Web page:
Do I Need a Fiduciary? (Part V)

We expand step #5 this week with some brief comments on risk.

  1. Establish financial objectives and determine the time frame associated with each one.
  2. Determine the amount of savings which will be necessary to fund the investment accounts sufficiently.
  3. Determine the types of investment accounts available to best take advantage of provisions in the tax code.
  4. Identify investment classes and determine the realistic expected returns each might generate over the spans of time associated with each objective.
  5. Identify the risks involved with investing in each of the available asset classes.
    • Total risk is the sum of specific risk and systematic risk. Specific risk is that which applies to individual or specific securities, companies or industries. Specific risk may arise due to factors such as business risk, product liability risk, regulatory risk and financial risk. Proper diversification can virtually eliminate specific risk. Systematic risk is more a more difficult obstacle.
    • Systematic risk, also called market risk, cannot be eliminated through diversification. Systematic risks are those that affect the entire market. Factors such as recession, inflation, changes in the level of interest rates, political turmoil and other macro risks will affect the direction and volatility of the broad markets. While systematic risk can be mitigated to some degree by asset allocation, it can never be eliminated.
    • Although the U.S. Treasury’s debt was downgraded to AA+ from AAA by Standard & Poor’s in 2011, Moody’s and Fitch continue to rate it AAA and 90-day Treasury bills are deemed to provide a risk-free rate of return. While risk-free in the short-term, a portfolio of 90-day Treasury bills with interest and principal guaranteed by the U.S. Treasury, are exposed to the significant risk of the loss of purchasing power. Today, the rate of return on a 90-day T-bill is 1.87% which is 1.00% below the 2.87% rate of inflation. Compounding these rates over ten years results using a beginning portfolio of $100,000 results in a portfolio of $120,355 but the cost of the original basket of goods and services will rise to $132,705, a 9% loss of purchasing power of the period.
    • Another risk investors should be aware of is emotional and psychological risk. Human beings have a natural tendency swing emotionally from euphoria to fear. When returns have been high and background news (or noise) is good, people tend to maximize financial risk – buy when prices are high. Then, when prices decline, and the news turns negative they get defensive and move to eliminate risk – sell after prices have gone down. Consumers normally slow or cease purchases when prices rise. When prices fall, consumers tend to increase purchases when products and services go on sale. The paradox in financial decision making, buying when prices are high and selling when prices are low, is due to emotional reaction overwhelming thoughtful analysis, causing investors to make disastrous financial decisions. Investors need to understand this risk and carefully asses their ability to remain unemotional when making personal financial decisions.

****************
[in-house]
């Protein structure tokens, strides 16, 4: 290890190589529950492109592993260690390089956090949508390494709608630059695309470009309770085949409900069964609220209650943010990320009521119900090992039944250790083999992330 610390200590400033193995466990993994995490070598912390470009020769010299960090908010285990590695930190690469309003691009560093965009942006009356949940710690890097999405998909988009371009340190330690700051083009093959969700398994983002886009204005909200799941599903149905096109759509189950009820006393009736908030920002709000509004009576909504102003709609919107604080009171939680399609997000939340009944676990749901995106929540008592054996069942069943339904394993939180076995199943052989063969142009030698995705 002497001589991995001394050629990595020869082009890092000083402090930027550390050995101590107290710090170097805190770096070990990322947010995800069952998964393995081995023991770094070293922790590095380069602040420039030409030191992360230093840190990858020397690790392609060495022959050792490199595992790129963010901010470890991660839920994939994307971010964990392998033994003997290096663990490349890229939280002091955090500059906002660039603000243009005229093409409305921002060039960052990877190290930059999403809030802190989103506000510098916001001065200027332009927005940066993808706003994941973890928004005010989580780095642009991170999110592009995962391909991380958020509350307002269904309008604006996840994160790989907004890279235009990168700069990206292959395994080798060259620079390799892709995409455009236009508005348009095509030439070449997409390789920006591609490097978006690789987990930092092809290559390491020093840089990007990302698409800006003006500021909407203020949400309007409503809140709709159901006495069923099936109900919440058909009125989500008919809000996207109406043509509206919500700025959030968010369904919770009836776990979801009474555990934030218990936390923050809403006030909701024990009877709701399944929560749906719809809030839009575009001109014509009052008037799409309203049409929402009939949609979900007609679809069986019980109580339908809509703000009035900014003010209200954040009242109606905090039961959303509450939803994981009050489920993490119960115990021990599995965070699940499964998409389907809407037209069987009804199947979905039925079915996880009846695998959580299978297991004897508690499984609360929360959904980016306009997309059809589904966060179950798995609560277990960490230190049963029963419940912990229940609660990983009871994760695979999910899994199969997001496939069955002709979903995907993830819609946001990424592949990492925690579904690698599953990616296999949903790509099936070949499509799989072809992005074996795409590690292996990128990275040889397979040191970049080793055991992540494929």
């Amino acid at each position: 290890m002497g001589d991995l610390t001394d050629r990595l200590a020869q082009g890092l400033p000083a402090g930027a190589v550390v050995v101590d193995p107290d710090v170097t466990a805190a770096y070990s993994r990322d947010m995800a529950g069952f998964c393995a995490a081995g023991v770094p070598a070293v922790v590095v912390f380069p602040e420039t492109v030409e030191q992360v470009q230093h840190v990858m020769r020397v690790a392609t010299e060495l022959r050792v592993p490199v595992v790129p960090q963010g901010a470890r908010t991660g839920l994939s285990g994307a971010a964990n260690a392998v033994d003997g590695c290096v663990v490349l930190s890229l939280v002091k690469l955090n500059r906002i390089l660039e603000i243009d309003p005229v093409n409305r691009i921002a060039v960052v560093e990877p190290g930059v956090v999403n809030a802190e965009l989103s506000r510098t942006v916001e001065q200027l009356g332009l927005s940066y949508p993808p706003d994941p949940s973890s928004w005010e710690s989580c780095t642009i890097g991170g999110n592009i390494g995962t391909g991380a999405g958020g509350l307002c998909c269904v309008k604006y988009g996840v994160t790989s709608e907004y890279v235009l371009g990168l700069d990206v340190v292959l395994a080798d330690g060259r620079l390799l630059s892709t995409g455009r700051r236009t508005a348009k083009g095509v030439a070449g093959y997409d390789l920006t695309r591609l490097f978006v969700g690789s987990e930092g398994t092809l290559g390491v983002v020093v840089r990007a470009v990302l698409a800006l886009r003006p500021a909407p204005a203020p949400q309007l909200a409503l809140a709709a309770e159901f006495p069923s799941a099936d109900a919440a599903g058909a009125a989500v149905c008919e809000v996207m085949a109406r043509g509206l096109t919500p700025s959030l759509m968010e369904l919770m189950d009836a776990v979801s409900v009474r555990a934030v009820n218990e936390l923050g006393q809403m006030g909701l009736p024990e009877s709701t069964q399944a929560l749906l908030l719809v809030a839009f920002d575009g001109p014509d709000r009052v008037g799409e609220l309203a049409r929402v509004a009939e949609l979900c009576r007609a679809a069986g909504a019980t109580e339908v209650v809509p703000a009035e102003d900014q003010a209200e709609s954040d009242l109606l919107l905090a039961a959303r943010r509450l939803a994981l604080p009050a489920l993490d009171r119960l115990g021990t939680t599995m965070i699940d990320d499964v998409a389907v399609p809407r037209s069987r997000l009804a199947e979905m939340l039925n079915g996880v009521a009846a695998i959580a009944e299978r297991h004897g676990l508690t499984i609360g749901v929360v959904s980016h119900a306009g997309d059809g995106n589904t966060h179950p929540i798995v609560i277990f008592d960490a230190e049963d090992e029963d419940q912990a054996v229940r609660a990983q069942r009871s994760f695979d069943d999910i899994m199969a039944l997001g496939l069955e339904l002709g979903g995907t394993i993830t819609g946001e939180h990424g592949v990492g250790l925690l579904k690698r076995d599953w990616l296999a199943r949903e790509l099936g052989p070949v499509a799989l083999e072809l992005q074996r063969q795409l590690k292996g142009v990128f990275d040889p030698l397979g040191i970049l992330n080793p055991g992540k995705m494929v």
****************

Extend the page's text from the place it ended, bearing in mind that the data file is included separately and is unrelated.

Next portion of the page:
• Unfortunately, financial product salespeople learn to take advantage of the various types of risk especially the risk from stress generated by emotion. A fiduciary advisor does not sell financial products. A fiduciary is paid to educate and help guard against undue financial and behavioral risk. The investor’s sole best interest is the primary guideline.
  6. Determine when cash outflows need to begin and from which type of account it should be withdrawn.

On The One Hand

  1. Housing starts increased 5.0% in May to a 1.350 million annual rate. Starts are up 20.3% versus a year ago. The gain in starts in May was due to both single-family and multi-unit starts. In the past year, single-family starts are up 18.3% while multi-unit starts are up 25.1%.
  2. Initial unemployment claims for the week decreased by 3,000 to 218,000. The four-week moving average for initial claims decreased by 4,000 to 221,000. Continuing claims for the week increased by 22,000 to 1.723 million. The four-week moving average for continuing claims decreased by 4,750 to 1,722,500, which is the lowest level since December 8, 1973. Initial claims have held below 300,000 for 172 straight weeks.
  3. The Leading Economic Index increased 0.2% in May. The month also saw increases in the Coincident Economic Index, up 0.2% and the Lagging Economic Index, up 0.5%.

On The Other Hand

  1. New building permits declined 4.6% in May to a 1.301 million annual rate. Compared to a year ago, permits for single-family units are up 7.7% while permits for multifamily homes are up 8.6%.
  2. Existing home sales declined 0.4% in May to a 5.43 million annual rate. Sales of existing homes are down 3.0% versus a year ago.
  3. The Philadelphia Fed Index for June came in at 19.9 which is a sharp decline from the 34.4 posted for May. On the bright side, a number above 0.0, is a sign of expansion. Behind the downturn was a dive in the New Orders Index which dropped to 17.9 from 36.4 and a decline in the Unfilled Orders Index which dropped to -2.7 from 15.3.

All Else Being Equal

The Atlanta Fed’s GDPNow estimate for real Q2 GDP growth is 4.7%.

Last Week’s Market

The Week Ahead

The information provided is obtained from sources believed to be reliable. Forecasts cannot be guaranteed. Past performance is not a guarantee of future results.